The Great Light – Belfast, Northern Ireland - Atlas Obscura

The Great Light

One of the largest lenses of its kind ever created, this former ship beacon has been brought down to Earth. 


Shining like a beacon over the lough at night, the Great Light is a tribute to the maritime history of Belfast. At its center is the hyper-radial Fresnel lighthouse lens, which was originally installed in the Tory Island Lighthouse in 1887.

It’s one of the largest lenses of its kind ever made (three layers of six lenses covering 60 degrees), and it stood sentinel there, guiding ships through the Belfast Lough, which was then the world’s apex of linen, shipbuilding, and ropemaking. This new optic creation was christened the “Great Light.”

The lens was eventually reconfigured and removed to Mew Island off the Copeland Islands, and when it was switched on in September of 1928, it had eight of the Tory Island lenses (eight and two blank panels having been left in place there). It was in place there until 2014, when it was replaced by a solar power LED light. The impressive optic was once again moved, reimagined as a structure resembling a lighthouse lantern room standing at eye-level so visitors can get up-close.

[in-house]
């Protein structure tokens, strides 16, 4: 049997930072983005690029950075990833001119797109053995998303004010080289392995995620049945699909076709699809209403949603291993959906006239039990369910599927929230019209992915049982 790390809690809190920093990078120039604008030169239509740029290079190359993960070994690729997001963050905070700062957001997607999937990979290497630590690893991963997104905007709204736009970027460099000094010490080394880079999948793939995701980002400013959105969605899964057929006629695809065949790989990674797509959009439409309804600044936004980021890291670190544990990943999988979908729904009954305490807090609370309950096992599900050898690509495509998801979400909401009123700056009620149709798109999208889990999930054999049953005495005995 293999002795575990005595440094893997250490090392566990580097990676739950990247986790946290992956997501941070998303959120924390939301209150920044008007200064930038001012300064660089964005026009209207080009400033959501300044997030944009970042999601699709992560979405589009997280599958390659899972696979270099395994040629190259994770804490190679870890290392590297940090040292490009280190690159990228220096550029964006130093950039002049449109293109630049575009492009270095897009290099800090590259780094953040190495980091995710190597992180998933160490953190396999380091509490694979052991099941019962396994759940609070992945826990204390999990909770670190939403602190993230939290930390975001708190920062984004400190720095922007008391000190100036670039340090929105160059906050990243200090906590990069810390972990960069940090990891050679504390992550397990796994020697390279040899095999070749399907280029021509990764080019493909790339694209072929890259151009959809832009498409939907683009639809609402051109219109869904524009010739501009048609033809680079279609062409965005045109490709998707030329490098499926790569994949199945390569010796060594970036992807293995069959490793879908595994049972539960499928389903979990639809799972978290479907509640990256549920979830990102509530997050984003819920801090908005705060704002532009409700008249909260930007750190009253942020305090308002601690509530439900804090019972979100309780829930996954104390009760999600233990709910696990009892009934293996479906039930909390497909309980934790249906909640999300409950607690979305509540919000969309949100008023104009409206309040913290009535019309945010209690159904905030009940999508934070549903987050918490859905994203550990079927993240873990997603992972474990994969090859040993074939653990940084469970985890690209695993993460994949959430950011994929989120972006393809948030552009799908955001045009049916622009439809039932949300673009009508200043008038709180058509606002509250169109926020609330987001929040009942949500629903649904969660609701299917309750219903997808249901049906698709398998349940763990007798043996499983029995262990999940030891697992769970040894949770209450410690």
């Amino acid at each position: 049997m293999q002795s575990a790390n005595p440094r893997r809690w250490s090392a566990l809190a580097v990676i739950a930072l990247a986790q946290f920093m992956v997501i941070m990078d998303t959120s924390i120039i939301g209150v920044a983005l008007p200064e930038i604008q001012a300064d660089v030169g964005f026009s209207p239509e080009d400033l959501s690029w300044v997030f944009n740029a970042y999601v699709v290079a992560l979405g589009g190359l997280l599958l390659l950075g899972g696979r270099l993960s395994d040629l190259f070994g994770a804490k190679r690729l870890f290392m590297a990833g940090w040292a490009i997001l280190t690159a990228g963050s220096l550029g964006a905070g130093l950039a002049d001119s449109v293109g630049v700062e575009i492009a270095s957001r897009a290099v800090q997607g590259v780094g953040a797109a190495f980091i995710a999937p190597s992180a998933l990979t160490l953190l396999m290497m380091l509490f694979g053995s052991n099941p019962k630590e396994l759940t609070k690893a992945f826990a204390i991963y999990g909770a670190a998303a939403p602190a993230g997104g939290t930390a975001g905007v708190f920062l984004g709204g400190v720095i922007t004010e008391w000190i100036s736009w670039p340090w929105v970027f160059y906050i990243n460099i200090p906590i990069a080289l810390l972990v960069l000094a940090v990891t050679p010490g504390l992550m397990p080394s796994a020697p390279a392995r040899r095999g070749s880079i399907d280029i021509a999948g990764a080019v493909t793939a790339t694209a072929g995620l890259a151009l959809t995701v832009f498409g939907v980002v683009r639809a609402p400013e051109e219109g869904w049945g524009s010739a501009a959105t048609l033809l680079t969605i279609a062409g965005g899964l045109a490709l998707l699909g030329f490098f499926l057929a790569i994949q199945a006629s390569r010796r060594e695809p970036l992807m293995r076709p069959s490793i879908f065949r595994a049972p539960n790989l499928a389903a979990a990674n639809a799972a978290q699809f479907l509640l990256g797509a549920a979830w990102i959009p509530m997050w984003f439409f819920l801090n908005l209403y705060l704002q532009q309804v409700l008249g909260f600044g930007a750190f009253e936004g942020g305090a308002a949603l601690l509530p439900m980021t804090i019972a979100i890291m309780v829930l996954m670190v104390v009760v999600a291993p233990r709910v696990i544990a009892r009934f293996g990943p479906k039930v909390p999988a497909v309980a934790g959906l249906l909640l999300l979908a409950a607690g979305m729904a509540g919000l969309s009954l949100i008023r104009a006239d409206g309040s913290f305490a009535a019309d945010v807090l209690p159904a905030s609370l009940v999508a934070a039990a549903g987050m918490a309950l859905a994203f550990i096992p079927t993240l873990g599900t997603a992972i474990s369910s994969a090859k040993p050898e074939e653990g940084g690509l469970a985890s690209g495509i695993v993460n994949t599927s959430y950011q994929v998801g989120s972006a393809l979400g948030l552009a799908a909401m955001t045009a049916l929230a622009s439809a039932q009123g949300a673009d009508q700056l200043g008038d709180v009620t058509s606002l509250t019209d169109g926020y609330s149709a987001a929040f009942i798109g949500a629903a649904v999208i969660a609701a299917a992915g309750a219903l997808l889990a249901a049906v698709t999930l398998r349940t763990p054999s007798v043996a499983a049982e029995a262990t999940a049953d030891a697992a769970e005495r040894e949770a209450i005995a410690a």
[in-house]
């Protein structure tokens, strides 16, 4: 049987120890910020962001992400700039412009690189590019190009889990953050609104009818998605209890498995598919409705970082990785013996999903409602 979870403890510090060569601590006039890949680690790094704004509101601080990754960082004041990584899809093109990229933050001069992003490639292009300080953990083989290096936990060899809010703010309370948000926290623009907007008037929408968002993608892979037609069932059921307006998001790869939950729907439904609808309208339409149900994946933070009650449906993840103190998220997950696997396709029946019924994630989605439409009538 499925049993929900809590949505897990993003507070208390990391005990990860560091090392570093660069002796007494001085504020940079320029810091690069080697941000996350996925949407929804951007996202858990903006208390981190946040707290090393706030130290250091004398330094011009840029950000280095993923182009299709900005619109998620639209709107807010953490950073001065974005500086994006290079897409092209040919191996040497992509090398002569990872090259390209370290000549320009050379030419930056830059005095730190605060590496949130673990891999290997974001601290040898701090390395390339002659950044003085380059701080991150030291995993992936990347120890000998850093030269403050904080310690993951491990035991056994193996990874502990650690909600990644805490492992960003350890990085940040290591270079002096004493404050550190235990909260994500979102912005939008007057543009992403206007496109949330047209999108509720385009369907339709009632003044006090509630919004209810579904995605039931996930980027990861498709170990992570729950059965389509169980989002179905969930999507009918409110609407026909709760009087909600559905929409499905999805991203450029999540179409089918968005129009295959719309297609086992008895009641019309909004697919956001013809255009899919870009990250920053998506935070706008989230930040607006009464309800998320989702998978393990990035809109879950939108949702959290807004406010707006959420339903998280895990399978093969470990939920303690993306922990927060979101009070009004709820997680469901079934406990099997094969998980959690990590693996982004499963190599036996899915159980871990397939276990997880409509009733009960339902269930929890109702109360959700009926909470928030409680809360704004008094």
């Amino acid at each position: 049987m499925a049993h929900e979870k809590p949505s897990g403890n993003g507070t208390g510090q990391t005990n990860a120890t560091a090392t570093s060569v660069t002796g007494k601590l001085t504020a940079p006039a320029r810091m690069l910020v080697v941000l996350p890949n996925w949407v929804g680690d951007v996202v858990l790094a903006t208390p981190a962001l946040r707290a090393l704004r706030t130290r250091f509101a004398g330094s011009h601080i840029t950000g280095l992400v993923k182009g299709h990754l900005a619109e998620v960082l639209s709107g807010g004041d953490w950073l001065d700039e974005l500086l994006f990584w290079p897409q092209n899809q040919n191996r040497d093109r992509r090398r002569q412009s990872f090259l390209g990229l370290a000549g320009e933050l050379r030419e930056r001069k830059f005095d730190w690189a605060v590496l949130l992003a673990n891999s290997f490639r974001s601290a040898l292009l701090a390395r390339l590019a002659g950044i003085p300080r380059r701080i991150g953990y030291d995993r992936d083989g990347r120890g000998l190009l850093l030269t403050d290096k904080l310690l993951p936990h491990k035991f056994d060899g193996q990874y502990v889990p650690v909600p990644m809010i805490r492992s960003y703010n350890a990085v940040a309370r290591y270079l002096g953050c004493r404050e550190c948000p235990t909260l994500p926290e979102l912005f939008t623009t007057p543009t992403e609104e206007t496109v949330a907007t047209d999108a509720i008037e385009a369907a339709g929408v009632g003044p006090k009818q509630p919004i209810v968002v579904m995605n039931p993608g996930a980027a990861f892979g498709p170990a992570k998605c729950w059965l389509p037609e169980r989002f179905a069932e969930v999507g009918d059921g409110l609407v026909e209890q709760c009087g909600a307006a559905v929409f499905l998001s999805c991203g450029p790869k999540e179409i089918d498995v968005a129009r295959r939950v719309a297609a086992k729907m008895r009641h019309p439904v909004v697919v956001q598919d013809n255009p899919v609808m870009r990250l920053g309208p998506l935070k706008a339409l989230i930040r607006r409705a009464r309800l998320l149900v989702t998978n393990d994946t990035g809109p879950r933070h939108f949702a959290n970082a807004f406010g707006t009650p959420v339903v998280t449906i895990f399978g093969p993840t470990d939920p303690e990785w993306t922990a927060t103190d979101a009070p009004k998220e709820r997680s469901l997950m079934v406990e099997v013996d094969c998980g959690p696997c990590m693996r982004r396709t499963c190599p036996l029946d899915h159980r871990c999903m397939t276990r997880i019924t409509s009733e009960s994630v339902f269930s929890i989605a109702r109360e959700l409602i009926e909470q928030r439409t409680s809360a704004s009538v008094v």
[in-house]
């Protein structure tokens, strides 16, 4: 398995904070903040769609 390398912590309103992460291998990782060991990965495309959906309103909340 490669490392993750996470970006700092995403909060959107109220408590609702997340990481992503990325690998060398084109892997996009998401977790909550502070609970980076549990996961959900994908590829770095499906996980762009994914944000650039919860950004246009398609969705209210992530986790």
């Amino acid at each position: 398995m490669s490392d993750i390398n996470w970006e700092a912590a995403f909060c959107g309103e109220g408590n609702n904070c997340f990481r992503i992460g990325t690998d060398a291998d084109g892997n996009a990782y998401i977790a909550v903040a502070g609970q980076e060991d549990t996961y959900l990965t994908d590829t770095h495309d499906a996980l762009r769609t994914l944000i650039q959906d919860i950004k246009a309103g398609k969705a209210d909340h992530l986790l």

Now part of the interesting if occasionally breezy Maritime Mile walk, the French-constructed lenses and optic, and the plaques underneath, tell the story of Irish lighthouses, their technological developments, their keepers, and their role in the history of Belfast.

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Free and accessible all year-round, it shines different colors on notable days.

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